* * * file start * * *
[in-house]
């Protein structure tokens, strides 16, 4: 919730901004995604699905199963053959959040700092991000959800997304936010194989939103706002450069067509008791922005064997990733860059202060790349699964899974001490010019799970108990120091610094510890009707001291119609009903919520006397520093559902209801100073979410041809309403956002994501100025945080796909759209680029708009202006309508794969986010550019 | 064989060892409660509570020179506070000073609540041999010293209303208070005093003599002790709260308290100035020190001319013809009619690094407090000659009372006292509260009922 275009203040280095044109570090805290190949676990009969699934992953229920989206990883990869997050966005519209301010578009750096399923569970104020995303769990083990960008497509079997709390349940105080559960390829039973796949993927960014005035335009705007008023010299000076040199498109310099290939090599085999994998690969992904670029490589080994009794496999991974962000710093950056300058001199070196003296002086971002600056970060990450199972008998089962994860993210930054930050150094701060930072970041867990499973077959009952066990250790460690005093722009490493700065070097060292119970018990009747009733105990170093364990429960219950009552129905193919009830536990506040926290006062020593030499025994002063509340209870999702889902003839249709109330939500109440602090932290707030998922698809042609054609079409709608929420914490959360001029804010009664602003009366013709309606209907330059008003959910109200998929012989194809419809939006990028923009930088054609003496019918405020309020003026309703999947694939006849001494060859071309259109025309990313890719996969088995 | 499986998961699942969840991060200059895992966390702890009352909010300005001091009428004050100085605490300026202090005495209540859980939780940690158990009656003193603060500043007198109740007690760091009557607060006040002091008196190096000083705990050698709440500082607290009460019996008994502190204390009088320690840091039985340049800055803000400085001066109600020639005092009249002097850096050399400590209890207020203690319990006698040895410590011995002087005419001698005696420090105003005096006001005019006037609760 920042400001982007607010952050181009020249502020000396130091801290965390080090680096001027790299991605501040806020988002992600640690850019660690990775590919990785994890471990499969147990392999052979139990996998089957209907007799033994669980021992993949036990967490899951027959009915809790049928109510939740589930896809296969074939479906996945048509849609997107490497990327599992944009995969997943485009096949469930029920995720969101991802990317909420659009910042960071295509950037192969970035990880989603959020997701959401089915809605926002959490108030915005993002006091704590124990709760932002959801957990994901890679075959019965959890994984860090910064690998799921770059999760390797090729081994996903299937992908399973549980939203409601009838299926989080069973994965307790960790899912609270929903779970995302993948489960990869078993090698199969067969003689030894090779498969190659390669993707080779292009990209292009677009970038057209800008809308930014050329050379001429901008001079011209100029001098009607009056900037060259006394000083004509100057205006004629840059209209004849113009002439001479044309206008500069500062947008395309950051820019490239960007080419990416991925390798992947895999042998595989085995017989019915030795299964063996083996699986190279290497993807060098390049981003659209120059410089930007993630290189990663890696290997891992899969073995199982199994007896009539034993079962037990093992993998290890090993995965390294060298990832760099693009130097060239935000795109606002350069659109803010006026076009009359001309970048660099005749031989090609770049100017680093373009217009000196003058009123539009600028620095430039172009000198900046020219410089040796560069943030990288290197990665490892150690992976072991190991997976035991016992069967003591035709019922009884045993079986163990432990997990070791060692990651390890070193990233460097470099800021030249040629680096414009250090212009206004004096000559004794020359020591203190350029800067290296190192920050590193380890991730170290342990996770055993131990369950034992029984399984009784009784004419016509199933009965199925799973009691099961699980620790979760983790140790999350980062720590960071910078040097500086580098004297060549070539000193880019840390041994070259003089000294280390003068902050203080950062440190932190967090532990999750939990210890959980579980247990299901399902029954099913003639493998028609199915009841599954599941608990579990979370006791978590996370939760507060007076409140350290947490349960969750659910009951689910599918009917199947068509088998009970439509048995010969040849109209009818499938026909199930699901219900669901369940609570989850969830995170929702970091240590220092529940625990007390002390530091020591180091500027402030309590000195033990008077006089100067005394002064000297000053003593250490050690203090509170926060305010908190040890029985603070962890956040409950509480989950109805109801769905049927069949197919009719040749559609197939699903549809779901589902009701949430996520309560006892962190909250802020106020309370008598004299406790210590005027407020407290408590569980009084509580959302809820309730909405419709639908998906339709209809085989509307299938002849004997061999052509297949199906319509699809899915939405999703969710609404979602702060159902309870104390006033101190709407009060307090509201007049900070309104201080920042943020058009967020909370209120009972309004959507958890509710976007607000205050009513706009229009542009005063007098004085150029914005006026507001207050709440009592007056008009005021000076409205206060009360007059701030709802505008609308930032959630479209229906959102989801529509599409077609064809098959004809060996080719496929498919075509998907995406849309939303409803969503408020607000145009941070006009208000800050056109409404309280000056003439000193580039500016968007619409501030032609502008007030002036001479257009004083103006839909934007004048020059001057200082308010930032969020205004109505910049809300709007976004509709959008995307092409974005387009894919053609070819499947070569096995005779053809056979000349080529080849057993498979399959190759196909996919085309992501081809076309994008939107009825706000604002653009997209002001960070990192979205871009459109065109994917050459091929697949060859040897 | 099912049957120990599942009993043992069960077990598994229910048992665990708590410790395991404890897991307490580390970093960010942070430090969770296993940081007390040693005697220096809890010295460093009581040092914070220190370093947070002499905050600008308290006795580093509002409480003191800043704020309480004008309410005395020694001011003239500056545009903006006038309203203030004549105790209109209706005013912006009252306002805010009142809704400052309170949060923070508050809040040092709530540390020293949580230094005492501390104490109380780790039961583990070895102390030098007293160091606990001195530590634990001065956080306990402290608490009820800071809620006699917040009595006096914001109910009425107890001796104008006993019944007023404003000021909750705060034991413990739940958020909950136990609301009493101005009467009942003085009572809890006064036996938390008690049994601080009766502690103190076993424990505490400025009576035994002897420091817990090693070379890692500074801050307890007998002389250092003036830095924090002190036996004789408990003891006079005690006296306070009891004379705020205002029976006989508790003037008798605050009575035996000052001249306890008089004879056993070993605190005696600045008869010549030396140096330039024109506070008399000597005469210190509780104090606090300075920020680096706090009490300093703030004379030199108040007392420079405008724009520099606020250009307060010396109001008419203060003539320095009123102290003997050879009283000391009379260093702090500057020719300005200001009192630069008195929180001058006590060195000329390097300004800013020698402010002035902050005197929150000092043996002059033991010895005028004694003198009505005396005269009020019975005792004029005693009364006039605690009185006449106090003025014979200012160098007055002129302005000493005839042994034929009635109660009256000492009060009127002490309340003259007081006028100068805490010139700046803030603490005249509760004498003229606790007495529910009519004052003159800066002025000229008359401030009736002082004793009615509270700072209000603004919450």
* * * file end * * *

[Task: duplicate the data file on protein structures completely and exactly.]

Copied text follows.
[in-house]
């Protein structure tokens, strides 16, 4: 919730901004995604699905199963053959959040700092991000959800997304936010194989939103706002450069067509008791922005064997990733860059202060790349699964899974001490010019799970108990120091610094510890009707001291119609009903919520006397520093559902209801100073979410041809309403956002994501100025945080796909759209680029708009202006309508794969986010550019 | 064989060892409660509570020179506070000073609540041999010293209303208070005093003599002790709260308290100035020190001319013809009619690094407090000659009372006292509260009922 275009203040280095044109570090805290190949676990009969699934992953229920989206990883990869997050966005519209301010578009750096399923569970104020995303769990083990960008497509079997709390349940105080559960390829039973796949993927960014005035335009705007008023010299000076040199498109310099290939090599085999994998690969992904670029490589080994009794496999991974962000710093950056300058001199070196003296002086971002600056970060990450199972008998089962994860993210930054930050150094701060930072970041867990499973077959009952066990250790460690005093722009490493700065070097060292119970018990009747009733105990170093364990429960219950009552129905193919009830536990506040926290006062020593030499025994002063509340209870999702889902003839249709109330939500109440602090932290707030998922698809042609054609079409709608929420914490959360001029804010009664602003009366013709309606209907330059008003959910109200998929012989194809419809939006990028923009930088054609003496019918405020309020003026309703999947694939006849001494060859071309259109025309990313890719996969088995 | 499986998961699942969840991060200059895992966390702890009352909010300005001091009428004050100085605490300026202090005495209540859980939780940690158990009656003193603060500043007198109740007690760091009557607060006040002091008196190096000083705990050698709440500082607290009460019996008994502190204390009088320690840091039985340049800055803000400085001066109600020639005092009249002097850096050399400590209890207020203690319990006698040895410590011995002087005419001698005696420090105003005096006001005019006037609760 920042400001982007607010952050181009020249502020000396130091801290965390080090680096001027790299991605501040806020988002992600640690850019660690990775590919990785994890471990499969147990392999052979139990996998089957209907007799033994669980021992993949036990967490899951027959009915809790049928109510939740589930896809296969074939479906996945048509849609997107490497990327599992944009995969997943485009096949469930029920995720969101991802990317909420659009910042960071295509950037192969970035990880989603959020997701959401089915809605926002959490108030915005993002006091704590124990709760932002959801957990994901890679075959019965959890994984860090910064690998799921770059999760390797090729081994996903299937992908399973549980939203409601009838299926989080069973994965307790960790899912609270929903779970995302993948489960990869078993090698199969067969003689030894090779498969190659390669993707080779292009990209292009677009970038057209800008809308930014050329050379001429901008001079011209100029001098009607009056900037060259006394000083004509100057205006004629840059209209004849113009002439001479044309206008500069500062947008395309950051820019490239960007080419990416991925390798992947895999042998595989085995017989019915030795299964063996083996699986190279290497993807060098390049981003659209120059410089930007993630290189990663890696290997891992899969073995199982199994007896009539034993079962037990093992993998290890090993995965390294060298990832760099693009130097060239935000795109606002350069659109803010006026076009009359001309970048660099005749031989090609770049100017680093373009217009000196003058009123539009600028620095430039172009000198900046020219410089040796560069943030990288290197990665490892150690992976072991190991997976035991016992069967003591035709019922009884045993079986163990432990997990070791060692990651390890070193990233460097470099800021030249040629680096414009250090212009206004004096000559004794020359020591203190350029800067290296190192920050590193380890991730170290342990996770055993131990369950034992029984399984009784009784004419016509199933009965199925799973009691099961699980620790979760983790140790999350980062720590960071910078040097500086580098004297060549070539000193880019840390041994070259003089000294280390003068902050203080950062440190932190967090532990999750939990210890959980579980247990299901399902029954099913003639493998028609199915009841599954599941608990579990979370006791978590996370939760507060007076409140350290947490349960969750659910009951689910599918009917199947068509088998009970439509048995010969040849109209009818499938026909199930699901219900669901369940609570989850969830995170929702970091240590220092529940625990007390002390530091020591180091500027402030309590000195033990008077006089100067005394002064000297000053003593250490050690203090509170926060305010908190040890029985603070962890956040409950509480989950109805109801769905049927069949197919009719040749559609197939699903549809779901589902009701949430996520309560006892962190909250802020106020309370008598004299406790210590005027407020407290408590569980009084509580959302809820309730909405419709639908998906339709209809085989509307299938002849004997061999052509297949199906319509699809899915939405999703969710609404979602702060159902309870104390006033101190709407009060307090509201007049900070309104201080920042943020058009967020909370209120009972309004959507958890509710976007607000205050009513706009229009542009005063007098004085150029914005006026507001207050709440009592007056008009005021000076409205206060009360007059701030709802505008609308930032959630479209229906959102989801529509599409077609064809098959004809060996080719496929498919075509998907995406849309939303409803969503408020607000145009941070006009208000800050056109409404309280000056003439000193580039500016968007619409501030032609502008007030002036001479257009004083103006839909934007004048020059001057200082308010930032969020205004109505910049809300709007976004509709959008995307092409974005387009894919053609070819499947070569096995005779053809056979000349080529080849057993498979399959190759196909996919085309992501081809076309994008939107009825706000604002653009997209002001960070990192979205871009459109065109994917050459091929697949060859040897 | 099912049957120990599942009993043992069960077990598994229910048992665990708590410790395991404890897991307490580390970093960010942070430090969770296993940081007390040693005697220096809890010295460093009581040092914070220190370093947070002499905050600008308290006795580093509002409480003191800043704020309480004008309410005395020694001011003239500056545009903006006038309203203030004549105790209109209706005013912006009252306002805010009142809704400052309170949060923070508050809040040092709530540390020293949580230094005492501390104490109380780790039961583990070895102390030098007293160091606990001195530590634990001065956080306990402290608490009820800071809620006699917040009595006096914001109910009425107890001796104008006993019944007023404003000021909750705060034991413990739940958020909950136990609301009493101005009467009942003085009572809890006064036996938390008690049994601080009766502690103190076993424990505490400025009576035994002897420091817990090693070379890692500074801050307890007998002389250092003036830095924090002190036996004789408990003891006079005690006296306070009891004379705020205002029976006989508790003037008798605050009575035996000052001249306890008089004879056993070993605190005696600045008869010549030396140096330039024109506070008399000597005469210190509780104090606090300075920020680096706090009490300093703030004379030199108040007392420079405008724009520099606020250009307060010396109001008419203060003539320095009123102290003997050879009283000391009379260093702090500057020719300005200001009192630069008195929180001058006590060195000329390097300004800013020698402010002035902050005197929150000092043996002059033991010895005028004694003198009505005396005269009020019975005792004029005693009364006039605690009185006449106090003025014979200012160098007055002129302005000493005839042994034929009635109660009256000492009060009127002490309340003259007081006028100068805490010139700046803030603490005249509760004498003229606790007495529910009519004052003159800066002025000229008359401030009736002082004793009615509270700072209000603004919450």